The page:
Do You Feel Dizzy?

You know what it feels like to be dizzy. You might panic a little, get nauseous, and feel like you’re going to vomit, become sweaty, and think you might topple over so you grab onto something stable. But how do you know whether that feeling is just something unpleasant or something more serious?

4 Types of Dizzy

Of the four types of dizziness – vertigo, lightheadedness, presyncope (usually a cardiovascular condition), and disequilibrium – the most common is vertigo, which accounts for 54 percent of reports about dizziness in primary care.

Put another way, vertigo – the word comes from the Latin vertō, or a whirling or spinning movement – has a specific feeling of movement.  With vertigo, you feeling movement, whether that comes from your body (swaying or other movement), your environment, or both.

“Sometimes associated with states of dizziness, mental confusion, nausea, motion sickness, or general weakness (in more severe cases), vertigo typically results from a sudden change in the functioning of the balance mechanisms of the inner ear (technically, the vestibular system) or in the balance structures’ connections to the brain,” says Pavel Kotlykov, founder of

Vertigo comes in several types, and classifying them can get complicated. For here, let’s divide them as either peripheral or central vertigo, depending on location. When vertigo attacks, it can last seconds, or minutes (as in vestibular paroxysm), or hours (as in Menière’s disease or vestibular migraine). However, severe vertigo can last days or weeks with conditions like vestibular neuritis.

However long vertigo lasts, that feeling becomes deeply discomforting and debilitating.

Vertigo is more common than you might imagine. Epidemiological surveys find 20 – 30 percent of the population may have experienced vertigo or dizziness in their lifetime. In fact, vertigo or dizziness accounted for 2.5 percent of American emergency department visit in 1995 –2004.

Once you hit 60, your chance of experiencing vertigo reaches 30 percent, and experts argue that number will rapidly increase (since more of us are living longer). Dizziness can trigger falls, the leading cause of accidental death in people over 65. It can also lead to hip and wrist fractures.

Vertigo: A Symptom Itself, Not a Disease

Vertigo is actually a symptom of a wide range of disorders, not a disease. “Vertigo is not a single disease entity but the cardinal symptom of different diseases of varying etiology; these may arise from the inner ear, brainstem, or cerebellum or may be of psychic origin,” researchers say in one review.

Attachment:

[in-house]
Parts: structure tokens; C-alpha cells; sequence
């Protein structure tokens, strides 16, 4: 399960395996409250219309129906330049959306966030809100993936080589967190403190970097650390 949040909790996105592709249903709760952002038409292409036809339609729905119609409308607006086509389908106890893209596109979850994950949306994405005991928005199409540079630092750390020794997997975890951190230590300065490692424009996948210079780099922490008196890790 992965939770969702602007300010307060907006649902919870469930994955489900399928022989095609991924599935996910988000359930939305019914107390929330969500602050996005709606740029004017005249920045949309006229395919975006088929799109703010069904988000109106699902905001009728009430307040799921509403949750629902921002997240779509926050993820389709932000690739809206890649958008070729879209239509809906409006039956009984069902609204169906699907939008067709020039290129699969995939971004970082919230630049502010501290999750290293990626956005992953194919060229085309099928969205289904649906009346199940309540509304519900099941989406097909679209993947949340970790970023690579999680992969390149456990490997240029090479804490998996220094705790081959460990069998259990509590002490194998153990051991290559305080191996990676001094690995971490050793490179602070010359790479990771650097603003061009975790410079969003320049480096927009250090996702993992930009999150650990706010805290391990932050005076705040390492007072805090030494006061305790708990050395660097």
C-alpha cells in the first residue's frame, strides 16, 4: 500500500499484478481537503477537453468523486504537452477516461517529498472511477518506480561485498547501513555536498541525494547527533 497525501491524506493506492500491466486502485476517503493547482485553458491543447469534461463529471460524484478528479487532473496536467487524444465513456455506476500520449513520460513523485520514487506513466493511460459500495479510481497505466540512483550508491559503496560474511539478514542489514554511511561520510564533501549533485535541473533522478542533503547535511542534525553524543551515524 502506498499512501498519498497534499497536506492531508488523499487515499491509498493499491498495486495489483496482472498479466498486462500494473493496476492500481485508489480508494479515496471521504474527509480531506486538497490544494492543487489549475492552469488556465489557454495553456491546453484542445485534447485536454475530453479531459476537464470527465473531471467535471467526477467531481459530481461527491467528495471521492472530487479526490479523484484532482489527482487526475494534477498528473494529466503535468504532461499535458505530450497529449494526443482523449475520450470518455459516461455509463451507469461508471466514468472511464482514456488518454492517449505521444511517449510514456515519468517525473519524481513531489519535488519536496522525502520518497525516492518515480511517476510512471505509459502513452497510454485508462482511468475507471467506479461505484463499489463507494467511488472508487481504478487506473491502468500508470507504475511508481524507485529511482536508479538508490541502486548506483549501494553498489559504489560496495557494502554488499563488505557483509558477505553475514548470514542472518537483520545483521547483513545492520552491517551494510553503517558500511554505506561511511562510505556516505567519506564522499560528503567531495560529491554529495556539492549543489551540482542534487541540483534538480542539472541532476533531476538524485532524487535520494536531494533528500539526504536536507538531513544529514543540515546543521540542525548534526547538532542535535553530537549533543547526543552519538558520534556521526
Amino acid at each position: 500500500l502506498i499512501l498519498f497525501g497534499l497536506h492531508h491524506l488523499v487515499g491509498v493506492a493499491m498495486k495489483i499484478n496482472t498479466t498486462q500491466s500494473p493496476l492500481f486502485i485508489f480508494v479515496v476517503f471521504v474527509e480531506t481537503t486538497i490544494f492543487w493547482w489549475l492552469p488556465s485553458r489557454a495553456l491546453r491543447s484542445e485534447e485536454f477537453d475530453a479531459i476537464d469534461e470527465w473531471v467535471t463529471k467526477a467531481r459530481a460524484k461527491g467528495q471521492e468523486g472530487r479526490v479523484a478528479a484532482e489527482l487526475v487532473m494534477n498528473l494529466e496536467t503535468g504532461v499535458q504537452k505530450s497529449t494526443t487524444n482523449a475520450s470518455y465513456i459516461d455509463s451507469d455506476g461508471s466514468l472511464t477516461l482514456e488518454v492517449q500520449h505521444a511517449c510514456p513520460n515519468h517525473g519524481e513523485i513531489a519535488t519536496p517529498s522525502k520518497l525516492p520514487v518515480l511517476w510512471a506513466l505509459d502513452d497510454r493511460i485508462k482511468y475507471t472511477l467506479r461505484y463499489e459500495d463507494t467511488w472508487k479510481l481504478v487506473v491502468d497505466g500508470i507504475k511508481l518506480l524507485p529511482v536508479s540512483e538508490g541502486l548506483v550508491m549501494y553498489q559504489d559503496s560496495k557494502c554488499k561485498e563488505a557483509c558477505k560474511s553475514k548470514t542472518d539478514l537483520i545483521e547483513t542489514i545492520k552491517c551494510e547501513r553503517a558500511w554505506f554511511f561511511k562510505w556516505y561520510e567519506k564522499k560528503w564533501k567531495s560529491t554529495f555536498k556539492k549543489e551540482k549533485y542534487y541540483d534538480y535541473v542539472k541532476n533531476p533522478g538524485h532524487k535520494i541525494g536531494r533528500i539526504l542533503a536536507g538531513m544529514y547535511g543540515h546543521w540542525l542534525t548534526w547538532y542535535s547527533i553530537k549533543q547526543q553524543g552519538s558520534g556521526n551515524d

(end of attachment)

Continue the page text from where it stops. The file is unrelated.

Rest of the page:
That can make diagnosing and treating vertigo incredibly challenging. “Experience has shown that the affected persons often make an odyssey of visits to physicians belonging to various specialties, beginning with their family physicians and proceeding through ENT specialists, neurologists, ophthalmologists, internists, and orthopedists, before the correct diagnosis is made and the appropriate treatment is begun,” say Michael Strupp and Thomas Brandt, both MDs.

The most common diseases that lead to vertigo – in about 93 percent of primary care patients – in fact, are benign paroxysmal positional vertigo (BPPV), acute vestibular neuronitis, and Ménière’s disease. Other causes of vertigo include drugs, alcohol and antidepressants, migraine, and multiple sclerosis.

Signs and Symptoms of Vertigo

Vertigo symptoms include headache and dizziness. Depending on type, vertigo might also trigger ear pressure, hearing loss, nausea, vomiting, loss of vision, slurred speech, or loss of consciousness.

Understanding these and other symptoms becomes crucial because they can help addressing the underlying problem so you get appropriate treatment.

Understanding the Vertigo Symptom Reveals the Vertigo Problem

If you feel a very rapid or irregular heartbeat, for instance, cardiac arrhythmia might be the issue. If symptoms occur only with positional changes (like turning over in bed), BPPV is the most likely cause. A recent viral upper respiratory infection could precede acute vestibular neuronitis or acute labyrinthitis. Significant stress, anxiety, or panic attacks associated with vertigo can point to hyperventilation as a cause. One recent study found potential vertigo occurrence following sleep apnea.